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ASU Electronic Theses and Dissertations


This collection includes most of the ASU Theses and Dissertations from 2011 to present. ASU Theses and Dissertations are available in downloadable PDF format; however, a small percentage of items are under embargo. Information about the dissertations/theses includes degree information, committee members, an abstract, supporting data or media.

In addition to the electronic theses found in the ASU Digital Repository, ASU Theses and Dissertations can be found in the ASU Library Catalog.

Dissertations and Theses granted by Arizona State University are archived and made available through a joint effort of the ASU Graduate College and the ASU Libraries. For more information or questions about this collection contact or visit the Digital Repository ETD Library Guide or contact the ASU Graduate College at gradformat@asu.edu.


The long wavelength infrared region (LWIR) and mid wavelength infrared region (MWIR) are of great interest as detection in this region offers a wide range of real time applications. Optoelectronic devices operating in the LWIR and MWIR region offer potential applications such as; optical gas sensing, free-space optical communications, infrared counter-measures, biomedical and thermal imaging etc. HgCdTe is a prominent narrow bandgap material that operates in the LWIR region. The focus of this research work is to simulate and analyze the characteristics of a Hg1-xCdxTe photodetector. To achieve this, the tool `OPTODET' has been developed, where various device parameters can …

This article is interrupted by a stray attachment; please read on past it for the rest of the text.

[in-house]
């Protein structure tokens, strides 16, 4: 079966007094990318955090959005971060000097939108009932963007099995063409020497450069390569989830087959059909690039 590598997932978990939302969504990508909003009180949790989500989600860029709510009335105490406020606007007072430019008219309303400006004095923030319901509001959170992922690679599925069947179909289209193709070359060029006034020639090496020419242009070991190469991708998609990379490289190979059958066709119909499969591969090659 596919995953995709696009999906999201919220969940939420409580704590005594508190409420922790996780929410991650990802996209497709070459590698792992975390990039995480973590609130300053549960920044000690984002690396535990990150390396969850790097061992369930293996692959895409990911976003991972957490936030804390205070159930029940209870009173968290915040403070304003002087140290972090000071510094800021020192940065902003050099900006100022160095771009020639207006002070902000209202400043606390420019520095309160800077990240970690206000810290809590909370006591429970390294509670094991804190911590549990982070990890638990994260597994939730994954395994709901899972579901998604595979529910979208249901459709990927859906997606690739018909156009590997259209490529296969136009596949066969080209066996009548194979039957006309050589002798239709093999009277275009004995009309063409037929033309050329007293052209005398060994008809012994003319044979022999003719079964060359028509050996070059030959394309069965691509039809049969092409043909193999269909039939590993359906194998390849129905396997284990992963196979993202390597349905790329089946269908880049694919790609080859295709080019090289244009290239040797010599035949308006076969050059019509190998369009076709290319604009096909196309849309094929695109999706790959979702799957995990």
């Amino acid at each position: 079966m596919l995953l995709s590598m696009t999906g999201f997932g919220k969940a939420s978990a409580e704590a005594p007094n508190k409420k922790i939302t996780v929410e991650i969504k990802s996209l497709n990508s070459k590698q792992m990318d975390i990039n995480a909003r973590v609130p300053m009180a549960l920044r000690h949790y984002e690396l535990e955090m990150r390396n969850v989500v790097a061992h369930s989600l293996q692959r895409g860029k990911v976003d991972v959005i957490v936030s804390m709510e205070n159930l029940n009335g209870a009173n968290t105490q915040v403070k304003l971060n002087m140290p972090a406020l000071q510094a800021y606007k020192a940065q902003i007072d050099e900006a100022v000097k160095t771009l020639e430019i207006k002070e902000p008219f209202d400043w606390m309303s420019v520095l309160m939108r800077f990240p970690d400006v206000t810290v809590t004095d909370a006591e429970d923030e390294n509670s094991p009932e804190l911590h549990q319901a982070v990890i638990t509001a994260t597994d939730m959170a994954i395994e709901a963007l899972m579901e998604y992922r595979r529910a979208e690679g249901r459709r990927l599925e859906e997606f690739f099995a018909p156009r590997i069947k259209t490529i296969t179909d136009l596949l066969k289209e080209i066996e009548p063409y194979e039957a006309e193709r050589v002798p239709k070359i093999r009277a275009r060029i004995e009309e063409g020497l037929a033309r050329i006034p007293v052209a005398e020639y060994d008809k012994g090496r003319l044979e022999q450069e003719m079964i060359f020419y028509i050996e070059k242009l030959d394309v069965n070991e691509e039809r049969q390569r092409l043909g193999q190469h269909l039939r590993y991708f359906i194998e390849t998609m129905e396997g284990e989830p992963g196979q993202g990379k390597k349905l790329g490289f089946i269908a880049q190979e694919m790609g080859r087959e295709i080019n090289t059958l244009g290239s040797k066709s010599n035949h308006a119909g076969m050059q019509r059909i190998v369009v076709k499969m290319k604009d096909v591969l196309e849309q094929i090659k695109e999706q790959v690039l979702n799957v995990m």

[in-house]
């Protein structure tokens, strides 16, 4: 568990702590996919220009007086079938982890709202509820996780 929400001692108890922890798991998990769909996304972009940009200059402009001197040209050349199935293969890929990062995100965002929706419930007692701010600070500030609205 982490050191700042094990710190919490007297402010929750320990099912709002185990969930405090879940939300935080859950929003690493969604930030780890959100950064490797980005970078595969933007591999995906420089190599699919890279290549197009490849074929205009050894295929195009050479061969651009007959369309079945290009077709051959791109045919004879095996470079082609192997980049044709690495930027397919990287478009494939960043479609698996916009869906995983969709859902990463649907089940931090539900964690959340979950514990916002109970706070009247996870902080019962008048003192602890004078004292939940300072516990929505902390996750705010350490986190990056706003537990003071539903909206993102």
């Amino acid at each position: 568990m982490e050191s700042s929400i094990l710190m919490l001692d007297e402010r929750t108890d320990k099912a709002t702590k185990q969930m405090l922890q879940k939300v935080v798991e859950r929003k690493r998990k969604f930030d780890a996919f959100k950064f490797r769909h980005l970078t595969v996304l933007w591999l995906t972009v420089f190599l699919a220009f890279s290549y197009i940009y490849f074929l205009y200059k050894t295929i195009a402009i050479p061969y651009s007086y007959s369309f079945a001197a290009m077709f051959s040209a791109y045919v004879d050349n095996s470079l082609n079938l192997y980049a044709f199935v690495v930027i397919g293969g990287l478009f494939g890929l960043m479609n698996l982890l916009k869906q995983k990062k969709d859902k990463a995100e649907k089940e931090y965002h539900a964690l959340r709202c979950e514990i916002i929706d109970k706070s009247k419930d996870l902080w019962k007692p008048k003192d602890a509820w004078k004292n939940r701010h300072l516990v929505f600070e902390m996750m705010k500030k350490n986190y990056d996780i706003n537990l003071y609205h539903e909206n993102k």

Contributors
Muralidharan, Pradyumna, Vasileska, Dragica, Wijewarnasuriya, Priyalal S, et al.
Created Date
2011

As the world energy demand increases, semiconductor devices with high energy conversion efficiency become more and more desirable. The energy conversion consists of two distinct processes, namely energy generation and usage. In this dissertation, novel multi-junction solar cells and light emitting diodes (LEDs) are proposed and studied for high energy conversion efficiency in both processes, respectively. The first half of this dissertation discusses the practically achievable energy conversion efficiency limit of solar cells. Since the demonstration of the Si solar cell in 1954, the performance of solar cells has been improved tremendously and recently reached 41.6% energy conversion efficiency. However, …

Contributors
Wu, Songnan, Zhang, Yong-Hang, Menendez, Jose, et al.
Created Date
2010